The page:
a blog about philosophy in public affairs

Month: January 2023

Confucius’s Mistake, and Plato’s

This year I decided to put some Chinese philosophy on our curriculum, and I’ve been enjoying getting to know that tradition. But there’s something frustrating about classical Chinese political philosophy. It’s the same thing I find so irritating about Plato.

The wisest should rule. This is the core of Plato’s political philosophy. It’s an idea shared by Confucius and indeed most of the classical Chinese tradition. But I think it’s largely meaningless.

The ancient philosophical beard: who wore it better?

Plato presents rule by the wise as the answer to a question of constitutional theory. Who should rule? Ancient Greek thought gives a menu of options such as:

Listening to executive dysfunction

Chatting with an UK psychologist over a pint, I asked if the UK, like my native Finland, currently struggles to accommodate the large number of women coming to the clinic with ADHD symptoms. He confirmed it did, and so does The Guardian, headlining “ADHD services ‘swamped’, say experts as more UK women seek diagnosis”. Likewise, the New York Post declaims how women “are diagnosing themselves with neurodivergent conditions such as ADHD (attention-deficit/hyperactivity disorder) after watching trending TikTok videos”.

ADHD is a neurodevelopmental disability characterized by differences in sustained attention, impulse control, and motor activity. Not all symptoms need to be present for all patients: symptom presentation can differ among people with ADHD. In the 1980s and 1990s, responses to this heterogeneity have included the advent of concepts such as ADD (attention deficit disorder without hyperactivity) and ADHD ‘subtypes’. However, neither subtypes nor a differential ADD diagnosis are any longer recognized, and it is instead accepted that ADHD presents in many different ways.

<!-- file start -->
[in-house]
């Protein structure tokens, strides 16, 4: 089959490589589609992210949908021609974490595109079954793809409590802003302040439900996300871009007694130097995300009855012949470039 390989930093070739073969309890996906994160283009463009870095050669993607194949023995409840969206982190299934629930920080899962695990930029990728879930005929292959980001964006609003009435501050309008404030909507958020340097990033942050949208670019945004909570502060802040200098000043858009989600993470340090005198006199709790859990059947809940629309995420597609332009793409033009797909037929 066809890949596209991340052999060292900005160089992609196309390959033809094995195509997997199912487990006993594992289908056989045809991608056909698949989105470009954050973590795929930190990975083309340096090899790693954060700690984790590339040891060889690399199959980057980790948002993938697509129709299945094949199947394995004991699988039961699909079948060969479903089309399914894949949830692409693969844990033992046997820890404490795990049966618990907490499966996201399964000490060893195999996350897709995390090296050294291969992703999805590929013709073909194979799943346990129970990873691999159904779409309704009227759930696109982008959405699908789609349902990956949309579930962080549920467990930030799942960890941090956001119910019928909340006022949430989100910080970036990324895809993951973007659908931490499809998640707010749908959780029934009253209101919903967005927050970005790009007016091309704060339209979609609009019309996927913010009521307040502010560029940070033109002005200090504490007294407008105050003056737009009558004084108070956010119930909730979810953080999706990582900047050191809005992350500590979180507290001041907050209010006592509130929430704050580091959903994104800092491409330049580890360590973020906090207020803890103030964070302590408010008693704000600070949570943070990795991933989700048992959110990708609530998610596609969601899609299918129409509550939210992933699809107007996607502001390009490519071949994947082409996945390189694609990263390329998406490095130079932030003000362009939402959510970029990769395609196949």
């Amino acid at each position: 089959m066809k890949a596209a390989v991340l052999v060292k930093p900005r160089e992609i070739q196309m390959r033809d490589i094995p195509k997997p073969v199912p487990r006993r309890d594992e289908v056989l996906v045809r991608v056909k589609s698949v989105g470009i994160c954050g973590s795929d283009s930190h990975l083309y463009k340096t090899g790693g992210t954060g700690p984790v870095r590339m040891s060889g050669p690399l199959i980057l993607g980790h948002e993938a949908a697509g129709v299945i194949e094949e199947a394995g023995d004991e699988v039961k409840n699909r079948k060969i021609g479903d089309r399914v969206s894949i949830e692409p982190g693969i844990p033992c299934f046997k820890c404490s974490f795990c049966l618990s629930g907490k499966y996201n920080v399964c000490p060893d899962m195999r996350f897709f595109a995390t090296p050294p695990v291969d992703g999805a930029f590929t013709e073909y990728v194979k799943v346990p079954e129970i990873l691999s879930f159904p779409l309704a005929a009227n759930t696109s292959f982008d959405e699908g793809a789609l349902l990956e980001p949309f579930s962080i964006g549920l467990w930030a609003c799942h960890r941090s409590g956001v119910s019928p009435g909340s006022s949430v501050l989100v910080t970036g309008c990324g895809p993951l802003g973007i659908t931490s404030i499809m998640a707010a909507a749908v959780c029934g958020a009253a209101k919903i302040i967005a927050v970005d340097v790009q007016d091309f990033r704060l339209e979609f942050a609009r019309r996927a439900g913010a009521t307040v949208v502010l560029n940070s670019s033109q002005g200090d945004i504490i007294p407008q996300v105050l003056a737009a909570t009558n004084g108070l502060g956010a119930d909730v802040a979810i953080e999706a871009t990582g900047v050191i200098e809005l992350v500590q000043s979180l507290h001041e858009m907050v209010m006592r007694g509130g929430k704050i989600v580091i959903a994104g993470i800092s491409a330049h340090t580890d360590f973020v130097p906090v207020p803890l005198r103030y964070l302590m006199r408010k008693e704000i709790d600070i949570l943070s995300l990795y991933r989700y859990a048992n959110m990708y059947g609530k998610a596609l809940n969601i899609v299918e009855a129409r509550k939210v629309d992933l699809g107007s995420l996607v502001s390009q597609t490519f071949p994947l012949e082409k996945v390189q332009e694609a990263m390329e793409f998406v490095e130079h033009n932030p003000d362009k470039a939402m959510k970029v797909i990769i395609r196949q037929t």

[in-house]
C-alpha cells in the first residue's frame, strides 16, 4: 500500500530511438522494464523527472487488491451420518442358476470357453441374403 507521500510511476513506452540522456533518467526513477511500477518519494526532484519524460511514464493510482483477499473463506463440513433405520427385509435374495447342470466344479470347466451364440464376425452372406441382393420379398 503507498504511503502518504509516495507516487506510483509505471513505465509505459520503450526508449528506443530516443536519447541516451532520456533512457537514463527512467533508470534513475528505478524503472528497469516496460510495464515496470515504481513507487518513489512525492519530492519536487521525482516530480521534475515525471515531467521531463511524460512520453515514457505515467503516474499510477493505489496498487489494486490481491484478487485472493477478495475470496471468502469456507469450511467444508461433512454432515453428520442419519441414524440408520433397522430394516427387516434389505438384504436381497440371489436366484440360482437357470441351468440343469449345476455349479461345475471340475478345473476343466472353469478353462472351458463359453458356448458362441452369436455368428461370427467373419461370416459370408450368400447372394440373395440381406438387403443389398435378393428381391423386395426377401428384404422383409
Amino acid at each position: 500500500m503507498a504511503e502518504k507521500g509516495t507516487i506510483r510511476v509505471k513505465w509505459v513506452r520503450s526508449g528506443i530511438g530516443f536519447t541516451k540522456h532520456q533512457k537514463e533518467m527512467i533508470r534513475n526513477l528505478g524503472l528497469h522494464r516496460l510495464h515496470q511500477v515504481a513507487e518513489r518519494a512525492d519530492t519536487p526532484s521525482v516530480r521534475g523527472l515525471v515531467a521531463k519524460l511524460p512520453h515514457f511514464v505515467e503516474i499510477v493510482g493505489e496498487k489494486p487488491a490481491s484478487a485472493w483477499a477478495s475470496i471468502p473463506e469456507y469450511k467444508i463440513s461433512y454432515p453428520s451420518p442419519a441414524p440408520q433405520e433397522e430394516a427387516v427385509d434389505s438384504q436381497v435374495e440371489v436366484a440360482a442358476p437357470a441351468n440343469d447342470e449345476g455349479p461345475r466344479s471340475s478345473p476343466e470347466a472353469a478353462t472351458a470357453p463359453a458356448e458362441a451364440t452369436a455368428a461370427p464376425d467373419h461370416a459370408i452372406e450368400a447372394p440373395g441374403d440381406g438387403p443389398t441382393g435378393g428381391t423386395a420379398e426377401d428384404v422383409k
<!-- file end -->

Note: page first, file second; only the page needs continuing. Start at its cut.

Source: social media meme

In the 1980s, ADHD was conceived of mainly as a disorder of motor hyperactivity, as a disorder that only affects children, and that mainly affects boys. However, we now know that for some people with ADHD, their symptoms persist to adulthood, although the symptom presentation may change. We also now understand that ADHD has long been underdiagnosed in girls and women.

The Ethics of Keeping Pets: Why Love is Not Enough

photo of man hugging tan dogPhoto by Eric Ward on Unsplash

I have been thinking about the ethics of keeping sentient animals as pets. As someone who has lived with dogs, cats, rats, mice, gerbils, rabbits, lizards, guinea pigs, and chickens, I have experienced first-hand the joy and companionship that such creatures can bring to our lives and the love that we can have for them. Yet, as a philosopher interested in animal ethics, I am aware of the many moral problems associated with our practice of keeping animals as pets. These problems have led me to reconsider human-animal companionship, and I have come to think that no matter how much we might love the animals we bring into our homes, we cannot justify doing so.

The four-legged therapist: Why getting a pet to improve our mental health may be unethical

Every once in a while, I read news articles about the mental health benefits of owning pets. These articles always leave me feelings uncomfortable. They seem to ignore what appears to be obvious: these benefits are the side-effects of a positive, caring relationship with a member of another species, and getting a pet will not necessarily improve our mental health. One would hardly suggest that someone should make a friend, get married or have a child primarily, or even merely in order to improve their mental health.

Dog looking upset. Text reads After listening to her owner drone on for hours, Ginger Ginger suddenly realised she was NOT cut out to be an emotional support dog after all.

Source: social media meme

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